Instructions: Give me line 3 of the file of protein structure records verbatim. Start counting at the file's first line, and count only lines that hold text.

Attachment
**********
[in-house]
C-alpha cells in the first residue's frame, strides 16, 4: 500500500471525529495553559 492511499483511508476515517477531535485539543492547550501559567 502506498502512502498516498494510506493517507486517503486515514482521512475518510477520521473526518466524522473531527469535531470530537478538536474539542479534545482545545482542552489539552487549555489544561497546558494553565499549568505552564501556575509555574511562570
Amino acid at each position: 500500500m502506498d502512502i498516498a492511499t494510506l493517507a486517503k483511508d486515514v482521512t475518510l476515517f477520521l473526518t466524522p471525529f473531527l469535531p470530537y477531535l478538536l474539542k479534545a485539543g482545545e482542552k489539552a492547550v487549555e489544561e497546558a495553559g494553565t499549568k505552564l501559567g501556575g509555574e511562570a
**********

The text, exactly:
Amino acid at each position: 500500500m502506498d502512502i498516498a492511499t494510506l493517507a486517503k483511508d486515514v482521512t475518510l476515517f477520521l473526518t466524522p471525529f473531527l469535531p470530537y477531535l478538536l474539542k479534545a485539543g482545545e482542552k489539552a492547550v487549555e489544561e497546558a495553559g494553565t499549568k505552564l501559567g501556575g509555574e511562570a